A report was carried in the Jan. 3, 1962, issue of The News on the school closing and the comment was made, “What happens to the building is anyone’s guess.” More than eight years later the answer is provided.
Sunday, Sept. 12, 1993
A $1.4 million project to construct a new east-west runway at the Lee Score Memorial Airport was authorized by Gov. Tommy Thompson Wednesday.
“This is a major investment in the airport,” he said as he signed documents releasing state funds for the project. “The new runway will provide an attractive new incentive for economic development in the community as well as improve safety.” he continued.
The governor’s action released $70,000 in state funds to build a new 4,300 foot long east-west runway and partial parallel taxiway. In addition, medium intensity runway lights, runway end identifier lights and precision approach path indicators were approved.The city will also contribute $70,000 with the Federal Aviation Administration providing $1,260,000. The federal contribution comes from a special block grant administered by the Wisconsin Department of Transportation’s Bureau of Aeronautics.
The existing north-south runway will remain open during construction of the new east-west runway.
Wednesday, Sept. 10, 2003
The 112th annual meeting of the Dunn County Old Settlers will be held Oct. 6, at the Tainter United Methodist Church. Registration will be followed by a noon meal, there will be a short business meeting and a guest speaker. Lois Schultz will talk about the Caddie Woodlawn Park and restoration plans for the Woodlawn House located in the park, just south of Downsville.
The Dunn County Old Settlers is believed to be the oldest continuous organization in Dunn County, meeting annually since 1891. The first meeting was held at the George Galloway Furniture Store in Menomonie, and George Ausman was chosen Chairman.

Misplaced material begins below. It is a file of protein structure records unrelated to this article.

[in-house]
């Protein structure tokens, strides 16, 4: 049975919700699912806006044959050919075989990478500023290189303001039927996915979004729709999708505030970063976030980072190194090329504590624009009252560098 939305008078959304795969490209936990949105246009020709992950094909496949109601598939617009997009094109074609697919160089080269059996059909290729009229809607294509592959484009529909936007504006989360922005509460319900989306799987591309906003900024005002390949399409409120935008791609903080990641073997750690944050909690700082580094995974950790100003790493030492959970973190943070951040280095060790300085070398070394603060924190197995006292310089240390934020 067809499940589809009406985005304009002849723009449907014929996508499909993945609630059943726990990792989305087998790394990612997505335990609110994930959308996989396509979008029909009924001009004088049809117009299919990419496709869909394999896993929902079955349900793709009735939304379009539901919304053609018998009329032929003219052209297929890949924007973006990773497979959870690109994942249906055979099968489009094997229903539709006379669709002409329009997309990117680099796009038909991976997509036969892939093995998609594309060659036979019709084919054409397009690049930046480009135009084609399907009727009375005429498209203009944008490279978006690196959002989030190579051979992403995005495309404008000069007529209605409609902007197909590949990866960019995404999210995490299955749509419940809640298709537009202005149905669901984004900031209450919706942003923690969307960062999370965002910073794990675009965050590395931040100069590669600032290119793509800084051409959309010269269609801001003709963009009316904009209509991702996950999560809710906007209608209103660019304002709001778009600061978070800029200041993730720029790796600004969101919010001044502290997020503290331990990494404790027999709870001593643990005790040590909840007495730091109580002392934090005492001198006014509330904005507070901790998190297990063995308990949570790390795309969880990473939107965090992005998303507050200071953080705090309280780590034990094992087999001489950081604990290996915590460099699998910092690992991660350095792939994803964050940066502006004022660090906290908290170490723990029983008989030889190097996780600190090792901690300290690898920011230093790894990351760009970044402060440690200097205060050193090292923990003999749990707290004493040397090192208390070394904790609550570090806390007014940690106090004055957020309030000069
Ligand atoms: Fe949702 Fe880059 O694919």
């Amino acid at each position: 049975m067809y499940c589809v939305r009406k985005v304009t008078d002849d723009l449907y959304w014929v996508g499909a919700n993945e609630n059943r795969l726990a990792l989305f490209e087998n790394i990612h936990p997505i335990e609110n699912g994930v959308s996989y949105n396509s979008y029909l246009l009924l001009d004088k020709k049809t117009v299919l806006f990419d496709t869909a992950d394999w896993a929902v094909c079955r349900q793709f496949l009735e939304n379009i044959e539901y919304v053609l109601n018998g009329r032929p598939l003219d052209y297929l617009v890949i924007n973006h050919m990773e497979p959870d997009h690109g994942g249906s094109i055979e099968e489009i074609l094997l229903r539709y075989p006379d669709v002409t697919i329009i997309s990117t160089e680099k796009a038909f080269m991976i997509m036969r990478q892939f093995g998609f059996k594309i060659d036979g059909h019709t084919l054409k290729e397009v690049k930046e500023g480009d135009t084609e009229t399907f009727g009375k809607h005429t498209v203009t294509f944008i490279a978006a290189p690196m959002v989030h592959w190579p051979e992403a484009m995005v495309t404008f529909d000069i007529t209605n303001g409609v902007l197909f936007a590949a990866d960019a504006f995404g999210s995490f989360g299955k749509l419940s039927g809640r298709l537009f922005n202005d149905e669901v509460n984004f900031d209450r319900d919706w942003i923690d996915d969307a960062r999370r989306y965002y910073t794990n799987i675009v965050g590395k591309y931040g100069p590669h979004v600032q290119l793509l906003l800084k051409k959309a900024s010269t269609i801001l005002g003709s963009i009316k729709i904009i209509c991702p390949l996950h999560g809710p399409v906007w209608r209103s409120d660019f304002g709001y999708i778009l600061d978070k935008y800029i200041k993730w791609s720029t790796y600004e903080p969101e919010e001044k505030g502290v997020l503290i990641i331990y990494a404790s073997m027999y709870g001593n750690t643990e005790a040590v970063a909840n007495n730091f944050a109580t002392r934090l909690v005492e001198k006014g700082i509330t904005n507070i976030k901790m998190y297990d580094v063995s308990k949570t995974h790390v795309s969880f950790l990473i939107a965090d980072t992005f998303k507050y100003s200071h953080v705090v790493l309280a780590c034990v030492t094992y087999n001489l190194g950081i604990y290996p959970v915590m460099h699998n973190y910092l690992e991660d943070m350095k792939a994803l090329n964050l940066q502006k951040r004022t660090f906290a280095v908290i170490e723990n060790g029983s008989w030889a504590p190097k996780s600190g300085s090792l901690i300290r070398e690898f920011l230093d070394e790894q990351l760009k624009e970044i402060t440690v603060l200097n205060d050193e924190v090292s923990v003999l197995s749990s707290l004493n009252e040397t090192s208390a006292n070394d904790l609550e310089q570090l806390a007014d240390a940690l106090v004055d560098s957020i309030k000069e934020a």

Highlights of some of the past meetings are a source of local interest. In 1900, 200 people were served dinner at a total cost of $51.89. The 1921 meeting was a basket social held at Riverside Park in Menomonie. The 1942 meeting was held at Pythian Hall in Menomonie and included patriotic songs and prayers for the safety of “our boys in service.” In 1972 the Old Settlers met at UW-Stout and Ed Phelan entertained the “old-timers with stories and jokes ... pointing out the dos and don’ts as a master of ceremony must follow.”
Attendance has ranged from eight to more than 200. Anyone residing in Dunn County is invited and encouraged to attend.
Sunday, Sept. 14, 2008
Boyceville — Village trustees observed “Appreciation Night” when they gathered last Monday for their monthly meeting. By resolution, the board extended its appreciation to all citizens of Boyceville and surrounding area for their efforts that resulted in a fun filled Cucumber Festival weekend.
Conversely, after agreeing to pay nearly $10,000 for a Toughbook computer for the police squad car, the board was on the receiving end of accolades from Chief Daniel Wellumson for the support it has given the department during the approximate six years he has been associated with the agency. The purchase price includes software and installation.
Wellumson said the computer, which will be hooked into the State Patrol Network, is a common tool in squad cars today because it increases the efficiency of officers, while creating safer working conditions.
Sunday, Sept. 15, 2013
Three UW-Stout students are featured in an upcoming show about sewing that will air on Public Broadcasting Service stations nationwide.In the episode of “Sewing with Nancy,” host Nancy Zieman interviews three of the five students who in fall 2012 took second place in the international Safety Products Student Design Challenge. Their Emergency Evacuation Harness is a canvas suit that helps someone carry a disabled person on their back in an emergency situation
“Sewing with Nancy,” which began in 1982, is the longest running show about sewing on television. ... The team, made up of students in apparel design and development, created the harness in the Functional Clothing Design course taught by Gindy Neidermyer.